But Missy drove to the end zone:



Once the play was complete, she checked for injuries:



And then sat back and enjoyed her touchdown:




This post was inspired by one of the new personalized stones that is part of the Dr. Mel Richardson Memorial Walkway!

Jordan Hill Foundation

Thanks Jordan Hill!

Chimps and Dolls

Saturday, March 12th, 2016

Chimpanzees are powerful, intelligent, adaptable, and sometimes aggressive wild animals. They do not belong in people’s homes as pets. They do not belong on training compounds used for television shows, music videos, movies and advertisements.

They belong in equatorial Africa where they live in large social groups, foraging and hunting their own food.

When that’s not possible, when where they belong has been taken away, and when they have been born into and grown up in captivity, a sanctuary is the best option for them. And sanctuary means taking the individual chimpanzees on their own terms and letting them find things they enjoy – things that may be very far from the image of the wild animals who they are.

For Foxie, that means dolls. It’s not that she is like a human child, or even that she’s using the dolls as substitute children (though maybe that’s part of it, given her history). Foxie has found something she likes, something that entertains and comforts her.

Foxie is still very much a powerful, intelligent, adaptable, and sometimes aggressive chimpanzee.

Foxie with red haired doll


And Jamie too. I can’t imagine too many things more silly than a troll scarf, but Jamie manages to wear a troll scarf while at the same time projecting the strong chimpanzee that she is.

Jamie wearing troll scarf

Jamie’s choice

Tuesday, March 1st, 2016

Jamie spent her childhood living with a trainer. Her records are scarce, but she was most likely used in some form of entertainment before being purchased for use in biomedical research at around the age of nine. It’s heartbreaking and infuriating to see chimpanzees (or any wild animal) robbed of their natural lives, their childhood, and their family and social structures in order to provide so-called “entertainment” for humans. While we cannot change the histories the chimpanzees have experienced, or the fact that they will be in captivity for the rest of their lives, we do our best to provide them the space to be themselves, exactly as they choose in every minute of the day. A safe, dignified and loving home in which their “chimpanzee-ness” can come out.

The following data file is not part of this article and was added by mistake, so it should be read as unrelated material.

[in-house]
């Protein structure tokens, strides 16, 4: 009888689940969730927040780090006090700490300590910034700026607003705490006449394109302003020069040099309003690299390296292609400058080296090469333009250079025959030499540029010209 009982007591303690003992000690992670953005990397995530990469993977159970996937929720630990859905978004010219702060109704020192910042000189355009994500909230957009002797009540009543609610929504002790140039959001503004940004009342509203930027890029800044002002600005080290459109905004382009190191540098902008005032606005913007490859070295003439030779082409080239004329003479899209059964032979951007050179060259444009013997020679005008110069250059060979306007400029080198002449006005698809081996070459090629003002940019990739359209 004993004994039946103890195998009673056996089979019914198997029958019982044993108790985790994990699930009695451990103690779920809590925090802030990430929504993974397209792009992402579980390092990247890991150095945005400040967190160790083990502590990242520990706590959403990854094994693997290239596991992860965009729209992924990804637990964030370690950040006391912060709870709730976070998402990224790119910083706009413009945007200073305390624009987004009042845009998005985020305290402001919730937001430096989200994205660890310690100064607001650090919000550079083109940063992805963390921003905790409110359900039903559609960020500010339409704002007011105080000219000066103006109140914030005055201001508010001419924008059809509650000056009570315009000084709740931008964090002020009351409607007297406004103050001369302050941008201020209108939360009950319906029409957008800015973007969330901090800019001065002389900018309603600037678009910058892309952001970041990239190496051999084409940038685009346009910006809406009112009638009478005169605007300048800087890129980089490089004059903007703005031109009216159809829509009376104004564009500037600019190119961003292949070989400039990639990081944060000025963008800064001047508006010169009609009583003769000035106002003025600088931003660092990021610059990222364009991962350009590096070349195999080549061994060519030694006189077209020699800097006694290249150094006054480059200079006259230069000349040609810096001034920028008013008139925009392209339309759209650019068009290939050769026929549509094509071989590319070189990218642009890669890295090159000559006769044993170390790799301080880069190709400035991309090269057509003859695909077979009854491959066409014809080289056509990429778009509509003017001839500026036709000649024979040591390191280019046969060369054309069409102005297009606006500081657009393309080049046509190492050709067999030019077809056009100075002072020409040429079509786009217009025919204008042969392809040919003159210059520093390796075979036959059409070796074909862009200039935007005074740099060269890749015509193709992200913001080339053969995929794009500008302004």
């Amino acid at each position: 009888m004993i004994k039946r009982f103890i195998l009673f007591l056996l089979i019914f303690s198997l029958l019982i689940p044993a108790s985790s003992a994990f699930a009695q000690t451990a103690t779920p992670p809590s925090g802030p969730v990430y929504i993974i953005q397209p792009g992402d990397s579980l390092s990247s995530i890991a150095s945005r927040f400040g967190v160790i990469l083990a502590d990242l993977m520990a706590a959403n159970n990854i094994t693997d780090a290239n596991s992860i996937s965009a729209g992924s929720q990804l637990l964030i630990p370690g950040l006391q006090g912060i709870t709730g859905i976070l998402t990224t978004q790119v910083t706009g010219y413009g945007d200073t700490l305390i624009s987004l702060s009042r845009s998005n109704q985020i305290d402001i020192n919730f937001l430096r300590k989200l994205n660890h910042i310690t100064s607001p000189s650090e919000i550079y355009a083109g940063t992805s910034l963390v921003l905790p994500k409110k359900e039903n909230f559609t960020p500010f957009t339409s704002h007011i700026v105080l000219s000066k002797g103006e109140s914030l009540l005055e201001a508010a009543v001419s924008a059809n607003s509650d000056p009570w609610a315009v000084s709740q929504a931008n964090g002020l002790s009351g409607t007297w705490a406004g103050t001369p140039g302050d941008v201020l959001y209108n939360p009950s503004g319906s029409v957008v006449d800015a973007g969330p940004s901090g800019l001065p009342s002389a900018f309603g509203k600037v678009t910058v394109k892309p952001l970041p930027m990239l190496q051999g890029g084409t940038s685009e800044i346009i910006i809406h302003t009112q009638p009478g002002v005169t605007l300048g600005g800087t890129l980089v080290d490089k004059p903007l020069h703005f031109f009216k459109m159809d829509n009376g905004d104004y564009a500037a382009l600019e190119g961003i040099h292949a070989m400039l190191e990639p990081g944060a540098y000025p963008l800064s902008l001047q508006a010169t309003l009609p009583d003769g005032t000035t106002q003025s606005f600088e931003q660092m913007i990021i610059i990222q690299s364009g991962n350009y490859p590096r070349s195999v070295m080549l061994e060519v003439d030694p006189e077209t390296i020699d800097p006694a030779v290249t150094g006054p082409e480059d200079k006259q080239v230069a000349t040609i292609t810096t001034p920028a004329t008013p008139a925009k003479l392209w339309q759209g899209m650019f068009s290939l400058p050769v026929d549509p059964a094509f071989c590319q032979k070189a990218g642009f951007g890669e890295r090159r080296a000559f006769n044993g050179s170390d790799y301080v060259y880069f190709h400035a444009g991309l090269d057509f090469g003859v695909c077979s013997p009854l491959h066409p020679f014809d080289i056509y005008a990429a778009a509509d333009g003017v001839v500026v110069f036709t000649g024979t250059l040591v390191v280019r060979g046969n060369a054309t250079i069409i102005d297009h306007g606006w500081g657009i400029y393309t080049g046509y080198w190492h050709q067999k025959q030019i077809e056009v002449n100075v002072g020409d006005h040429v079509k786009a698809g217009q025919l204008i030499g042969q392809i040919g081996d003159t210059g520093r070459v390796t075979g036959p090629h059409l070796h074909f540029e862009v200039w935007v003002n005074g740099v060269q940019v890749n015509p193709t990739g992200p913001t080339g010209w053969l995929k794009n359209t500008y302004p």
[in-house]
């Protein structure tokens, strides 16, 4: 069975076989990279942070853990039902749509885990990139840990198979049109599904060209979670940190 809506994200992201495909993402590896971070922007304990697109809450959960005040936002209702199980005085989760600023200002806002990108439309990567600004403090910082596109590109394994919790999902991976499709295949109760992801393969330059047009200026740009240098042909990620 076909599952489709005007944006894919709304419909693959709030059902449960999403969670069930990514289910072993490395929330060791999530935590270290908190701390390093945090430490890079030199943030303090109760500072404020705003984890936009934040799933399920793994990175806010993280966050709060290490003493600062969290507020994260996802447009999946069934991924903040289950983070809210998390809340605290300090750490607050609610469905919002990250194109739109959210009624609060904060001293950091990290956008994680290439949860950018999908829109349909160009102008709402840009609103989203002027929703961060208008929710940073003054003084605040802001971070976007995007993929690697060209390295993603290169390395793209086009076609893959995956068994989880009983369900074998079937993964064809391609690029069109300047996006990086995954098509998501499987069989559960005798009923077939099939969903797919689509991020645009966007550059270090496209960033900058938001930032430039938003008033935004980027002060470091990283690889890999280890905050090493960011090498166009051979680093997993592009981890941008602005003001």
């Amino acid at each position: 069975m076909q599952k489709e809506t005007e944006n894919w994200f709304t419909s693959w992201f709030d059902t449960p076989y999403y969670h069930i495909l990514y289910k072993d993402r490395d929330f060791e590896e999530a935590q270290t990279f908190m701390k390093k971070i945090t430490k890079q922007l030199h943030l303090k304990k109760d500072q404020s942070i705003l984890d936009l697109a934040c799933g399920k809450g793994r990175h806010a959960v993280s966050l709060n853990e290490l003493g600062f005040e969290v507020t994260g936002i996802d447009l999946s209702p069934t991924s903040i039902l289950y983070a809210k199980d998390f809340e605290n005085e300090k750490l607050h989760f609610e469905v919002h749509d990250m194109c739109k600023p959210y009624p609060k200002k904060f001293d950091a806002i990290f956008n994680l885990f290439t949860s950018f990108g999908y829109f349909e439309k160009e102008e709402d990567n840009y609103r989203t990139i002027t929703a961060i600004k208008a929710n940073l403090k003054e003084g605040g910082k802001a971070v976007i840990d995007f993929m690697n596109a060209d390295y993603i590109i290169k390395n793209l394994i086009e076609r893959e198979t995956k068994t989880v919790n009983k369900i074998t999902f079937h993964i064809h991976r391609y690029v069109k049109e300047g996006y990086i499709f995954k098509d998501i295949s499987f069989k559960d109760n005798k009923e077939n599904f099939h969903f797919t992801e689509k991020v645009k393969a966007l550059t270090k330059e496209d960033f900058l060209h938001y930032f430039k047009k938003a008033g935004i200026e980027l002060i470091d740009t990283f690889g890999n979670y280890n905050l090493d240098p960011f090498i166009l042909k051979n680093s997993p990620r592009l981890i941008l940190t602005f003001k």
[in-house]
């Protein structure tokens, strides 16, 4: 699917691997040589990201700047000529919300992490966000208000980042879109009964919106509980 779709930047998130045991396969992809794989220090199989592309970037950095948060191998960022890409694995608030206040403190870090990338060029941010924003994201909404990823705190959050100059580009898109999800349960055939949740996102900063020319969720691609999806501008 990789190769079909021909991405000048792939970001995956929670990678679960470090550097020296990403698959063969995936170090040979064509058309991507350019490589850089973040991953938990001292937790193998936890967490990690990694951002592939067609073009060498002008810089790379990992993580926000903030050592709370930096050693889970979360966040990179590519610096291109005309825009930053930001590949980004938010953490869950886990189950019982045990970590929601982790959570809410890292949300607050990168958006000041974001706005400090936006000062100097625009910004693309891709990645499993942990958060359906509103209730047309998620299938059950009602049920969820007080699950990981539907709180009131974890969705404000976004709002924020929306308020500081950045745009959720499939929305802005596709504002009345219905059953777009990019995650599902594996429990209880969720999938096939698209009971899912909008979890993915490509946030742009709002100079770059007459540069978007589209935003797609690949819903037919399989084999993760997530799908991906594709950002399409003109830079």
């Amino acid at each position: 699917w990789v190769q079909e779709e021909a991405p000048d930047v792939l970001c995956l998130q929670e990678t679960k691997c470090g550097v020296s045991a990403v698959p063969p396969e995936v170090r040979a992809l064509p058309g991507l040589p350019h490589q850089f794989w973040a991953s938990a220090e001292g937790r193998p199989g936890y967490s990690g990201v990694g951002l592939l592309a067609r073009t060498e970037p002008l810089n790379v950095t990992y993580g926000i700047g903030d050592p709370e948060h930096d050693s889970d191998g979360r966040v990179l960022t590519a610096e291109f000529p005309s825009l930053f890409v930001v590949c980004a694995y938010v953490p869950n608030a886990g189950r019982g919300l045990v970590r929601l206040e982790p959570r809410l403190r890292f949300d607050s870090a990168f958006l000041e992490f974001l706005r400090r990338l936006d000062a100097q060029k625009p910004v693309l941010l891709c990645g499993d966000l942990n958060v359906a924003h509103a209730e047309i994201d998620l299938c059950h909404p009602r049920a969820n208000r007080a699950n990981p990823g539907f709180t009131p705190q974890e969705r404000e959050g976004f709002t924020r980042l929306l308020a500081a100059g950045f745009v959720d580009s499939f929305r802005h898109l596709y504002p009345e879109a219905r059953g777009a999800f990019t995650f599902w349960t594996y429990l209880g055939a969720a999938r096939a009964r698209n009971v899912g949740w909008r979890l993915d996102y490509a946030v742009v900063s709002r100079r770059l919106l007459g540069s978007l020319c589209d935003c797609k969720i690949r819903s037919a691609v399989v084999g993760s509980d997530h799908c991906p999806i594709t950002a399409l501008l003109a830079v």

We give the chimpanzees a variety of enrichment each day to keep their curious and intelligent minds engaged as much as possible, but whether they play with it, nest with it, tear it up or ignore it, it’s their choice. Jamie is highly intelligent and most likely as a result of her unnatural history, she is also very human oriented in her interests. She will often choose to use enrichment in ways that the other chimps don’t. But that’s the key – she gets to choose. When Jamie first arrived here she periodically chose to wear clothing that was included in enrichment, but over time her desire to do this has faded away and thankfully been replaced by chimp like activities such as walking the perimeter, playing with her friends, and being the boss of us all. But given her unnatural history, it’s only, well, natural that she would still incorporate things that are familiar to her in her play from time to time.

So while supervising the cleaning of her home from atop her barrel, this was one of Jamie’s choices:


An upside-down-Jamie-on-a-barrel is always a happy Jamie.


If you’d like to learn more about how you can help end the exploitation and abuse of great apes, please check out our advocacy program, Eyes on Apes, and sign up for our Take Action Alerts. Just as Jamie once did, there are others who need your voice.

To Be Known

Saturday, February 27th, 2016

This blog is a true labor of love.

It is satisfying, on a frivolous and somewhat shallow human-level, to have people like our posts and make comments. But in the world of the chimpanzees in our care, it’s a big part of their second chance in sanctuary.

To be known and respected and loved is what they deserve; what they’ve always deserved.

Sharing posts and hitting that “like” (or now maybe the “love” emoji) on Facebook may seem like a small act, but this is what allows more people to grow to understand and appreciate not just the chimpanzees at Chimpanzee Sanctuary Northwest, but chimpanzees as a species. It’s what allows hearts to grow and minds to change.

Sharing this post, these photos of Jamie, and taking the time to learn about the amazing and interesting person that she is, gives Jamie power.